A pair of Cranes near Nyrud, Pasvik.

I took time out to do some regular tourist activities in Pasvik, such as visiting Treriksrøysa, the tripoint between Finland, Russia and Norway. At this point, not only do three countries meet, but also three different time zones: Russia to the south uses Moscow Time, Finland to the west uses Eastern European Time, and Norway to the north and east of the tripoint uses Central European Time. Admittedly, I did do some birding along the 5 km hike to the tripoint, but only found Siberian Tits and Siberian Jays. A pair of Siberian Jays made a tri-nation visit while I was enjoying the peaceful atmosphere there, flying from one tree top to the next; I guess they were wishing I had brought food along. I know I did. Woodpeckers seemed to be particularly scarce, with no sight or sound of any of the three species that can be expected in the area, namely, Three-toed, Black and Lesser Spotted Woodpecker.  

Standing in Norway, with Finnish signs on the right and Russian trees at the back.

A bird hide on a wooded hill near Nyrud provided stunning views of the waters below and the surrounding forest. I spent some quality time here soaking up the scenery, when I should perhaps have been birding! Waterbirds were quite scarce though, with the only identifiable waterfowl species being Wigeon. Many of the other waterbird species that frequent the waters of Pasvik appeared to have moved on some weeks earlier. Browsing through the booklet with bird sightings clearly showed how the diversity and numbers of birds peak in May and June, and then decline during July. And so it was that I missed Smew, Bean Goose, Little Gull, and other great birds. Again, another reason to return!  

View of the Pasvik River from the bird hide near Nyrud, and Russia beyond.

I spent one night at a rustic cabin called Saimikoia in the heart of Pasvik, as suggested by Ronny, the friendly Kiberg resident who called me in for lunch on the second day of the journey. A special place indeed, tucked away deep in the woods and wedged between two small lakes. It was here that i discovered that my sleeping bag needed to be upgraded, if i wanted to get some sleep during the Norwegian autumn nights.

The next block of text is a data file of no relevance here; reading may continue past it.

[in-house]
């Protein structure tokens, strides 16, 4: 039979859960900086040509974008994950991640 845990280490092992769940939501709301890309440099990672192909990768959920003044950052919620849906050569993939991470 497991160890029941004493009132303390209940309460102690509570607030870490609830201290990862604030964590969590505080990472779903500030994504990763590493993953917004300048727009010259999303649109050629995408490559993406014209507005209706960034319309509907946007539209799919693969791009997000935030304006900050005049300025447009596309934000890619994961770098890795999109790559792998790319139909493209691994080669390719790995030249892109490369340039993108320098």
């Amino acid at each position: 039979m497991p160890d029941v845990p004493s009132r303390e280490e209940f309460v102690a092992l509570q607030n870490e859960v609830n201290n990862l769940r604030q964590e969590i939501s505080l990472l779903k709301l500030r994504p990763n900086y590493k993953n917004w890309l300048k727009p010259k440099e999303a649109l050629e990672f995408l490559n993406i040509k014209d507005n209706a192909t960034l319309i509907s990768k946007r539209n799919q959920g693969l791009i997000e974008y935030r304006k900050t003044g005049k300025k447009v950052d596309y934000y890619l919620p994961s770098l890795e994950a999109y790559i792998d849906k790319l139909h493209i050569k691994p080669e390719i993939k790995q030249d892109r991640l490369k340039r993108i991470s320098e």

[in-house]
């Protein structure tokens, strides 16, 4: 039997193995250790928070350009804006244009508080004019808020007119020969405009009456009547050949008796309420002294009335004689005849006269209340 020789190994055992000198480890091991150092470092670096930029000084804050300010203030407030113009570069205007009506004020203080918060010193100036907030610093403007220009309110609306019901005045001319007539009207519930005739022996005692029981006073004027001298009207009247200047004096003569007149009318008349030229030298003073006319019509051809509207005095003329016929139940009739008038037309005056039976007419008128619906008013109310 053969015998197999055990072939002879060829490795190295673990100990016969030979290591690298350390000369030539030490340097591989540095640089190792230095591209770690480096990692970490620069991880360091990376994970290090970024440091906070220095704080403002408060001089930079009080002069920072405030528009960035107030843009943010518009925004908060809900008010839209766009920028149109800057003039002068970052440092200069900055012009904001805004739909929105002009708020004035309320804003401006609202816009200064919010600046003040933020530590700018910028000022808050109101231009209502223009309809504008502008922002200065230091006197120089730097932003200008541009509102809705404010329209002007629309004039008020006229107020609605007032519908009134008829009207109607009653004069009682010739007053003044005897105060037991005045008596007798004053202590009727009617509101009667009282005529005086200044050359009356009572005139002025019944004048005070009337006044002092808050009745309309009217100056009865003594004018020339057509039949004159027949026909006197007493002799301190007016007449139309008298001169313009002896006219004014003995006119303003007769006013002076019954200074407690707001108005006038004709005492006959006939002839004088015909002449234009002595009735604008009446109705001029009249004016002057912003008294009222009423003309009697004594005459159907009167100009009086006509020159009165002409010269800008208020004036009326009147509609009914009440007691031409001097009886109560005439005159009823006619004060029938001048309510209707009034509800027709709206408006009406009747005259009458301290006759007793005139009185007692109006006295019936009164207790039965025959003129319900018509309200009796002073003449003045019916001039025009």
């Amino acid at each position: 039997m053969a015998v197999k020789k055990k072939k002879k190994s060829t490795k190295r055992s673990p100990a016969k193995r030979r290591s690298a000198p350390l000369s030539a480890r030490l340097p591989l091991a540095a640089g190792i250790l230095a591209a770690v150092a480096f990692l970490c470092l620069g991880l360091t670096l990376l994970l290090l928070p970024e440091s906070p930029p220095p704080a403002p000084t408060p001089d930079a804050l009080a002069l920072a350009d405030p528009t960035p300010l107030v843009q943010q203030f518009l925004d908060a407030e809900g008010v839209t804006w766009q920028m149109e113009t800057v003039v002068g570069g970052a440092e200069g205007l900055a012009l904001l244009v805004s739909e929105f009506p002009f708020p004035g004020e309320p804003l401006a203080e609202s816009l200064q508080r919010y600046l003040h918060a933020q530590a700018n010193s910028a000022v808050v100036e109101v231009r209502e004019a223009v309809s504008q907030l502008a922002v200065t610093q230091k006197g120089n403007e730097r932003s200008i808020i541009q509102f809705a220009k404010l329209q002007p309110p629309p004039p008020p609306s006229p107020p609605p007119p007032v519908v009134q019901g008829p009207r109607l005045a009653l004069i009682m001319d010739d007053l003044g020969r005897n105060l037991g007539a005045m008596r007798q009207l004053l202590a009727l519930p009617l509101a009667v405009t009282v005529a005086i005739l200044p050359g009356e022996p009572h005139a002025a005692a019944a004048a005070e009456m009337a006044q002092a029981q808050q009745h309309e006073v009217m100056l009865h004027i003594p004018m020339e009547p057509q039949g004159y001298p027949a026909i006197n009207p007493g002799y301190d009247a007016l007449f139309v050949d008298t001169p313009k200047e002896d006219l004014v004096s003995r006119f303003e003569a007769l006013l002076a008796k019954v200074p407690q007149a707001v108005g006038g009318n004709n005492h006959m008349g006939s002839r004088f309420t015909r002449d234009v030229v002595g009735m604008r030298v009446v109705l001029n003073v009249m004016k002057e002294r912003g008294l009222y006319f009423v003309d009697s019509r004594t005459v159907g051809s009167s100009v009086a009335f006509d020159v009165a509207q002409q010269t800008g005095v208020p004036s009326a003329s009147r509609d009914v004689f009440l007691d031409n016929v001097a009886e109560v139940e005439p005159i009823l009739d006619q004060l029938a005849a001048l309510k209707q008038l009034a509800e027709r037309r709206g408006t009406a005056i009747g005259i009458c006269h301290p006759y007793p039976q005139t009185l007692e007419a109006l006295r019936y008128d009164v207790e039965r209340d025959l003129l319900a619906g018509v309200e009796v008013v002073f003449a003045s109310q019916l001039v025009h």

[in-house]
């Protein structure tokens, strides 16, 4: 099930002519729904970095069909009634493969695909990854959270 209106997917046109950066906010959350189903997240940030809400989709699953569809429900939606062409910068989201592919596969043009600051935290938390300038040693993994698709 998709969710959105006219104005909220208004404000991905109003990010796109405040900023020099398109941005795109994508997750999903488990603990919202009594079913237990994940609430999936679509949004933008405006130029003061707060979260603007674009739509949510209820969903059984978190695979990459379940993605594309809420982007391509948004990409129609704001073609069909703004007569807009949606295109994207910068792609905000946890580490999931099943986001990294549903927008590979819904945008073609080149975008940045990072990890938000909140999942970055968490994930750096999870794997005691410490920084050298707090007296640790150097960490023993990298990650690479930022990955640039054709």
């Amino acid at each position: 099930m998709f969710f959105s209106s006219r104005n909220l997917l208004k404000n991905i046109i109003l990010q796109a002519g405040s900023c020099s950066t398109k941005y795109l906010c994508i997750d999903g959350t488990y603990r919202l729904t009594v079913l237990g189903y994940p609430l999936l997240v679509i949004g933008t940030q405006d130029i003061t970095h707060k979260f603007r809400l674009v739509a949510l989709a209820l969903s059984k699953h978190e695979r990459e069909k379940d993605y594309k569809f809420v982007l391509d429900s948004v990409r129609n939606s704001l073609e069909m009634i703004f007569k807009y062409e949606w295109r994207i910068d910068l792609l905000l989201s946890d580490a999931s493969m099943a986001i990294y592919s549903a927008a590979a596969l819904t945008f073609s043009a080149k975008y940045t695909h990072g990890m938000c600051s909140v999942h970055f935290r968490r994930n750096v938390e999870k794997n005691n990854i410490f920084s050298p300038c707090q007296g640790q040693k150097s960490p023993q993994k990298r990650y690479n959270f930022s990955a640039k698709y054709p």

Sunset and moon rise over Saimikoia cabin in Pasvik.

On my return to Kirkenes, I made a stop-over at the Strand site to try for Arctic Warbler and Little Bunting in the moist birch forest. After an hour of sauntering around and finding nothing but a plethora of Willow Warblers, a pair of Arctic Warblers made a sudden appearance. A few minutes had passed before I was able to hold the camera steady enough to photograph them. It took even longer before I could safely get on the bike and keep it steady on the road!  How can it be that such a small bird can create so much excitement? Before i left the area, i gave Little Buntings a sporting chance to show themselves, but it seemed the game was over. Kirkenes was beckoning so it was time to bid Pasvik farewell, for now.

Pasvik was indeed worth the visit, with magnificent views of forests, marshes and of course, the Pasvik River. I also managed to get some mammal lifers, such as Elk and Red Squirrel, but missed out on Brown Bear. 

Before heading south and west to continue the journey through Norway, i made one more detour to Grense Jakobselv, the border between Norway and Russia on the Barents Sea, but more on this later.

Arctic Warbler, identified by the long pale eye-stripe.

Tuesday, August 14, 2012

Birding the Varanger Fjord

After attending to business in Vadsø on 30 July, I was off to the island in front of town, Vadsøya, to do the final round of birding. This would be my last trip to the island as I had to head west to get around the fjord to reach my next destination, Pasvik. Things had changed somewhat  around the small dam on Vadsøya since my weekend stay there some two weeks earlier; the Common Redshanks had moved their young further from the dam, the adult Red-necked Phalaropes had all left, leaving only a handful of juveniles, and the male Tufted Ducks had departed, leaving two females with newly hatched ducklings. Much to my surprise, a Spotted Redshank flew in at sunset while I was having a quick dinner. What a way to end the day! After that I was on the road heading west to Varangerbotn, at the very end of the fjord, which would be the turning point before heading to Pasvik.